gravitational redshift

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gravitational redshift

(Einstein shift) The redshift of spectral lines that occurs when radiation, including light, is emitted from a massive body. In order to ‘climb out’ of the body's gravitational field, the radiation must lose energy. The radiation frequency must therefore decrease and its wavelength λ, shift by δλ toward a greater value. The redshift is given by
δλ/λ = Gm /c 2r

G is the gravitational constant, m and r the mass and radius of the massive body, and c is the speed of light. Gravitational redshift was predicted by Einstein's general theory of relativity and although extremely small has been detected, for example, in the spectra of the Sun and several white dwarfs. The redshift of the Earth's gravitational field has been determined very accurately using beams of radiation traveling upward through a tall building. Predicted and measured values agree very closely.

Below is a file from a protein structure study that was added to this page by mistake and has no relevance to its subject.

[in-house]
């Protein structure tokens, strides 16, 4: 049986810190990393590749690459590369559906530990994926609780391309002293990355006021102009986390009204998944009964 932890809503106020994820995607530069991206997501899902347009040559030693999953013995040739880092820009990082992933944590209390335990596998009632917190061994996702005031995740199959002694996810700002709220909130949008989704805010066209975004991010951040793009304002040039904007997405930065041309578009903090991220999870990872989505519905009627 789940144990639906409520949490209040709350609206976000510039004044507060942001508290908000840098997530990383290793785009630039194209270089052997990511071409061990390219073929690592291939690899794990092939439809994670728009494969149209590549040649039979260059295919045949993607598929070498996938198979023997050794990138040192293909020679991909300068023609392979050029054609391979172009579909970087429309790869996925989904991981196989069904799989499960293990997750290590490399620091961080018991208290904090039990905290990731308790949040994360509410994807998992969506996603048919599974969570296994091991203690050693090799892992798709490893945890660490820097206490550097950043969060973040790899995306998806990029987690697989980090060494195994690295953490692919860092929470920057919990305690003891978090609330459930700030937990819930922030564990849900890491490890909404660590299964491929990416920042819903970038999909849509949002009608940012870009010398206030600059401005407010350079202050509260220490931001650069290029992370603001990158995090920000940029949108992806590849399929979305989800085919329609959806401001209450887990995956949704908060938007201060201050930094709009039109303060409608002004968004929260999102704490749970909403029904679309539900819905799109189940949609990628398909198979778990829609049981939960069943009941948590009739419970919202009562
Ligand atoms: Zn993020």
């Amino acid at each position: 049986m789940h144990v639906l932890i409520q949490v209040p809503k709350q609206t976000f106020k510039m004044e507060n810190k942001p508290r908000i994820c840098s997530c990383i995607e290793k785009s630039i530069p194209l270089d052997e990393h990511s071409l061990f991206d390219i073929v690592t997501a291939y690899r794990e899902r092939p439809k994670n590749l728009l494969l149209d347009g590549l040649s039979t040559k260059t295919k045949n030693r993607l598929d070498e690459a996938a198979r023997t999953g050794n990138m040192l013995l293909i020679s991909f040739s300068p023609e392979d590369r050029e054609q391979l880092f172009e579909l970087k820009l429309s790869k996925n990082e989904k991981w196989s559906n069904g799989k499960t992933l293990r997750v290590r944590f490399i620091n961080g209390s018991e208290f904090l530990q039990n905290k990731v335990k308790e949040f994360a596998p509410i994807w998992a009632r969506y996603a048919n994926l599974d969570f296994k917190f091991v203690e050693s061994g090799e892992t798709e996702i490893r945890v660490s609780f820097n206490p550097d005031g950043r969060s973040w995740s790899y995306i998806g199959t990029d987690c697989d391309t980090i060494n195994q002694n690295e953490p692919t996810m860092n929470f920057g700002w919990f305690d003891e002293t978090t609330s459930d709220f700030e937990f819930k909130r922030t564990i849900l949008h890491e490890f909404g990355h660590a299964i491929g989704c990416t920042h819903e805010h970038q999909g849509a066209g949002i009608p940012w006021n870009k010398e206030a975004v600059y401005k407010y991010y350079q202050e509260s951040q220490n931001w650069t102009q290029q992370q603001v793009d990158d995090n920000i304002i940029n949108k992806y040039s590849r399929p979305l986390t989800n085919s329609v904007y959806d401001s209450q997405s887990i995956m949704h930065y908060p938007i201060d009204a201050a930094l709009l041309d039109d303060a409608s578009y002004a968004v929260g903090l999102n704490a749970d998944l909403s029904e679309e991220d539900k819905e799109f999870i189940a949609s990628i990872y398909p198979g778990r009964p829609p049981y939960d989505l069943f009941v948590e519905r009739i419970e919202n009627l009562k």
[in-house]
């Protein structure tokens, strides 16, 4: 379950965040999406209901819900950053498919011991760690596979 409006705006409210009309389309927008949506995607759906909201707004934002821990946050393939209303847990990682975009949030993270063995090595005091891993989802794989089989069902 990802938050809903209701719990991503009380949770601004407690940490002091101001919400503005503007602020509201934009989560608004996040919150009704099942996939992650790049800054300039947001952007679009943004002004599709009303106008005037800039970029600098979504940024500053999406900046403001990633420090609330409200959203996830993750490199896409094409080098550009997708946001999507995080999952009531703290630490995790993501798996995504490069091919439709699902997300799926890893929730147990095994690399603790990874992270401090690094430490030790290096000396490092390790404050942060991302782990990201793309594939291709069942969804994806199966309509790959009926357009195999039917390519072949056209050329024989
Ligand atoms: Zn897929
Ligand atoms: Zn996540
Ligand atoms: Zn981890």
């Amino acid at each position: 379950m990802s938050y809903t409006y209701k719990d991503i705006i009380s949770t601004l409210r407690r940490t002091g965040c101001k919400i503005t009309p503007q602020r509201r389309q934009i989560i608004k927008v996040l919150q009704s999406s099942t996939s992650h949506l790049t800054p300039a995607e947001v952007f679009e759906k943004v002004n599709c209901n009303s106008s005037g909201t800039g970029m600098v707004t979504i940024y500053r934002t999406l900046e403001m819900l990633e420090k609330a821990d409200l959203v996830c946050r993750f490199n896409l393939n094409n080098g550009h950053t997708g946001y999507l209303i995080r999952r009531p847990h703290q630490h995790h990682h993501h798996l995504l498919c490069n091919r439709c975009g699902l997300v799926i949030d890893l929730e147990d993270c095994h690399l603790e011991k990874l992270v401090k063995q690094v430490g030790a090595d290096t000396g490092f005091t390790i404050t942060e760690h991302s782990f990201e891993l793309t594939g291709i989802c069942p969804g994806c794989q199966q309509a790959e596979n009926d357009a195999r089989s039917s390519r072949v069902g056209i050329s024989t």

gravitational redshift

[‚grav·ə′tā·shən·əl ′red ‚shift]
(relativity)
A displacement of spectral lines toward the red when the gravitational potential at the observer of the light is greater than at its source.
References in periodicals archive ?
A reported deal to bring law firm Skadden Arps to Brookfield's Manhattan West megaproject highlights a gravitational shift in Manhattan's office market towards the far west side.
The extent of the gravitational shift of businesses towards emerging markets and the implications of such a shift for global business came under spotlight at a recent globalisation debate in London.